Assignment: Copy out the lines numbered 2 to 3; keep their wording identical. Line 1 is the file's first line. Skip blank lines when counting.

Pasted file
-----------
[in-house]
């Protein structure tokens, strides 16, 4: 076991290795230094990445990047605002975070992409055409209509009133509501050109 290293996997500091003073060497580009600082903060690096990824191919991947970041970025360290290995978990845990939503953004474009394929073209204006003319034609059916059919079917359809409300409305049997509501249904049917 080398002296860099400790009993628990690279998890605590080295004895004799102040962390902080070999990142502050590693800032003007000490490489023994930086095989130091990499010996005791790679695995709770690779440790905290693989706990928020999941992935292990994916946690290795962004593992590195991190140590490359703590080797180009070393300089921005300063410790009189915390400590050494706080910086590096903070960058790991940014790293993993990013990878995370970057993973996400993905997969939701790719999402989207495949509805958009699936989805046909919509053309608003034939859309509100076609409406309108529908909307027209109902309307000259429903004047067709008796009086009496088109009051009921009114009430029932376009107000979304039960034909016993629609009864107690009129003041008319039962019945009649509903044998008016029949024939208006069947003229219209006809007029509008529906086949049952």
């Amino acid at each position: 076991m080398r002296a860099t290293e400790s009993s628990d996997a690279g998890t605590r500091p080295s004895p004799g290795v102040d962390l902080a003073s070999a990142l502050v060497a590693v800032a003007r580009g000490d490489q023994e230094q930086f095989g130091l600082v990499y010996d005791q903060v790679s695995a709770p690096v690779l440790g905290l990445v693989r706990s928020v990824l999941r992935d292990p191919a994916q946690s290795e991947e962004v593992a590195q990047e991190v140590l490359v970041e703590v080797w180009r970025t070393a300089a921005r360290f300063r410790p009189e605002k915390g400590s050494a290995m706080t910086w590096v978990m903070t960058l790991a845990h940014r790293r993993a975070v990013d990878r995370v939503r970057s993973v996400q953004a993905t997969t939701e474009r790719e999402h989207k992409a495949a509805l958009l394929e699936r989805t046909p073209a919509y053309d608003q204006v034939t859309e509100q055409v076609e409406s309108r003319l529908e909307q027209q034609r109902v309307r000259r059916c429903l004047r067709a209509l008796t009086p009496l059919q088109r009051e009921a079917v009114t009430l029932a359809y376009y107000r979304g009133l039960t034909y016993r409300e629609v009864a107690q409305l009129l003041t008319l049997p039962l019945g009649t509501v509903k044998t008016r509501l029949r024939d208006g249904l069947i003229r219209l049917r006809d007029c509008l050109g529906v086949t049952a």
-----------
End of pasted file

């Protein structure tokens, strides 16, 4: 076991290795230094990445990047605002975070992409055409209509009133509501050109 290293996997500091003073060497580009600082903060690096990824191919991947970041970025360290290995978990845990939503953004474009394929073209204006003319034609059916059919079917359809409300409305049997509501249904049917 080398002296860099400790009993628990690279998890605590080295004895004799102040962390902080070999990142502050590693800032003007000490490489023994930086095989130091990499010996005791790679695995709770690779440790905290693989706990928020999941992935292990994916946690290795962004593992590195991190140590490359703590080797180009070393300089921005300063410790009189915390400590050494706080910086590096903070960058790991940014790293993993990013990878995370970057993973996400993905997969939701790719999402989207495949509805958009699936989805046909919509053309608003034939859309509100076609409406309108529908909307027209109902309307000259429903004047067709008796009086009496088109009051009921009114009430029932376009107000979304039960034909016993629609009864107690009129003041008319039962019945009649509903044998008016029949024939208006069947003229219209006809007029509008529906086949049952």
């Amino acid at each position: 076991m080398r002296a860099t290293e400790s009993s628990d996997a690279g998890t605590r500091p080295s004895p004799g290795v102040d962390l902080a003073s070999a990142l502050v060497a590693v800032a003007r580009g000490d490489q023994e230094q930086f095989g130091l600082v990499y010996d005791q903060v790679s695995a709770p690096v690779l440790g905290l990445v693989r706990s928020v990824l999941r992935d292990p191919a994916q946690s290795e991947e962004v593992a590195q990047e991190v140590l490359v970041e703590v080797w180009r970025t070393a300089a921005r360290f300063r410790p009189e605002k915390g400590s050494a290995m706080t910086w590096v978990m903070t960058l790991a845990h940014r790293r993993a975070v990013d990878r995370v939503r970057s993973v996400q953004a993905t997969t939701e474009r790719e999402h989207k992409a495949a509805l958009l394929e699936r989805t046909p073209a919509y053309d608003q204006v034939t859309e509100q055409v076609e409406s309108r003319l529908e909307q027209q034609r109902v309307r000259r059916c429903l004047r067709a209509l008796t009086p009496l059919q088109r009051e009921a079917v009114t009430l029932a359809y376009y107000r979304g009133l039960t034909y016993r409300e629609v009864a107690q409305l009129l003041t008319l049997p039962l019945g009649t509501v509903k044998t008016r509501l029949r024939d208006g249904l069947i003229r219209l049917r006809d007029c509008l050109g529906v086949t049952a």